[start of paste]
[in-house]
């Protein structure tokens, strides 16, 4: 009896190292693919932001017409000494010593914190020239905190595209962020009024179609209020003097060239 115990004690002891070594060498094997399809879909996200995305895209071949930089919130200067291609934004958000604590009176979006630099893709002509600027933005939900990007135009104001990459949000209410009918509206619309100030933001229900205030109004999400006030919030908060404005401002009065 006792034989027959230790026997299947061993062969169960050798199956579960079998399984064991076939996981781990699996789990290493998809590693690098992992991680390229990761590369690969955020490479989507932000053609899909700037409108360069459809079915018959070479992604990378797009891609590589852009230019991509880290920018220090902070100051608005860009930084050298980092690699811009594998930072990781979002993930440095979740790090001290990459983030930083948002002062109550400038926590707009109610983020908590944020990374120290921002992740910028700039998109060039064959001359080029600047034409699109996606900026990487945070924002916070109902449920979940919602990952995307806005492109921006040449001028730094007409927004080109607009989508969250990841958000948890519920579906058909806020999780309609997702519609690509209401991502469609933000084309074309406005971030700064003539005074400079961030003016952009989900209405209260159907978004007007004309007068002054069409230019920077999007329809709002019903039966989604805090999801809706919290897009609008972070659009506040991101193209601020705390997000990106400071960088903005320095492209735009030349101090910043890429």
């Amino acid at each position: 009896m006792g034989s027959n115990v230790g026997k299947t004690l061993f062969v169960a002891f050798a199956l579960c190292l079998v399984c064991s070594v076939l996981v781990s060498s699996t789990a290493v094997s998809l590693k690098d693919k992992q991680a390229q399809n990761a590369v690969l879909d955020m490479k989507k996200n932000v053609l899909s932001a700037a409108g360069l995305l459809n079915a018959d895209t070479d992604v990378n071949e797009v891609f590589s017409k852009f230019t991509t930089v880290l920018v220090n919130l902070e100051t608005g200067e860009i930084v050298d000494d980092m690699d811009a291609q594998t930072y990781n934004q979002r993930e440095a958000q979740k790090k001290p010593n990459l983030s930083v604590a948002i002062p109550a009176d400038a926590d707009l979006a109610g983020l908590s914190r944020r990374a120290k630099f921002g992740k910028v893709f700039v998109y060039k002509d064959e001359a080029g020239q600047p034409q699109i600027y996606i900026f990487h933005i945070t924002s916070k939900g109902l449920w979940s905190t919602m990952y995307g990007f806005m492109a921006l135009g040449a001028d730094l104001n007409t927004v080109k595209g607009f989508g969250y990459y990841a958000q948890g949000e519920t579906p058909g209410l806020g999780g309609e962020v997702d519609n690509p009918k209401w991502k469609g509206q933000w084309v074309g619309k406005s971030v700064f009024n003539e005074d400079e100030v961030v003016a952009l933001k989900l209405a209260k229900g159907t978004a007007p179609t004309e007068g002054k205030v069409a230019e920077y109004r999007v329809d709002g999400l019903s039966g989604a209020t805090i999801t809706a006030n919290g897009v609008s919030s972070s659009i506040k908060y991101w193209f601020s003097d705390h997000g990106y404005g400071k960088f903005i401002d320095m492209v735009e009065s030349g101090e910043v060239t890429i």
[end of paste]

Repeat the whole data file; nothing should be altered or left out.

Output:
[in-house]
């Protein structure tokens, strides 16, 4: 009896190292693919932001017409000494010593914190020239905190595209962020009024179609209020003097060239 115990004690002891070594060498094997399809879909996200995305895209071949930089919130200067291609934004958000604590009176979006630099893709002509600027933005939900990007135009104001990459949000209410009918509206619309100030933001229900205030109004999400006030919030908060404005401002009065 006792034989027959230790026997299947061993062969169960050798199956579960079998399984064991076939996981781990699996789990290493998809590693690098992992991680390229990761590369690969955020490479989507932000053609899909700037409108360069459809079915018959070479992604990378797009891609590589852009230019991509880290920018220090902070100051608005860009930084050298980092690699811009594998930072990781979002993930440095979740790090001290990459983030930083948002002062109550400038926590707009109610983020908590944020990374120290921002992740910028700039998109060039064959001359080029600047034409699109996606900026990487945070924002916070109902449920979940919602990952995307806005492109921006040449001028730094007409927004080109607009989508969250990841958000948890519920579906058909806020999780309609997702519609690509209401991502469609933000084309074309406005971030700064003539005074400079961030003016952009989900209405209260159907978004007007004309007068002054069409230019920077999007329809709002019903039966989604805090999801809706919290897009609008972070659009506040991101193209601020705390997000990106400071960088903005320095492209735009030349101090910043890429």
């Amino acid at each position: 009896m006792g034989s027959n115990v230790g026997k299947t004690l061993f062969v169960a002891f050798a199956l579960c190292l079998v399984c064991s070594v076939l996981v781990s060498s699996t789990a290493v094997s998809l590693k690098d693919k992992q991680a390229q399809n990761a590369v690969l879909d955020m490479k989507k996200n932000v053609l899909s932001a700037a409108g360069l995305l459809n079915a018959d895209t070479d992604v990378n071949e797009v891609f590589s017409k852009f230019t991509t930089v880290l920018v220090n919130l902070e100051t608005g200067e860009i930084v050298d000494d980092m690699d811009a291609q594998t930072y990781n934004q979002r993930e440095a958000q979740k790090k001290p010593n990459l983030s930083v604590a948002i002062p109550a009176d400038a926590d707009l979006a109610g983020l908590s914190r944020r990374a120290k630099f921002g992740k910028v893709f700039v998109y060039k002509d064959e001359a080029g020239q600047p034409q699109i600027y996606i900026f990487h933005i945070t924002s916070k939900g109902l449920w979940s905190t919602m990952y995307g990007f806005m492109a921006l135009g040449a001028d730094l104001n007409t927004v080109k595209g607009f989508g969250y990459y990841a958000q948890g949000e519920t579906p058909g209410l806020g999780g309609e962020v997702d519609n690509p009918k209401w991502k469609g509206q933000w084309v074309g619309k406005s971030v700064f009024n003539e005074d400079e100030v961030v003016a952009l933001k989900l209405a209260k229900g159907t978004a007007p179609t004309e007068g002054k205030v069409a230019e920077y109004r999007v329809d709002g999400l019903s039966g989604a209020t805090i999801t809706a006030n919290g897009v609008s919030s972070s659009i506040k908060y991101w193209f601020s003097d705390h997000g990106y404005g400071k960088f903005i401002d320095m492209v735009e009065s030349g101090e910043v060239t890429i």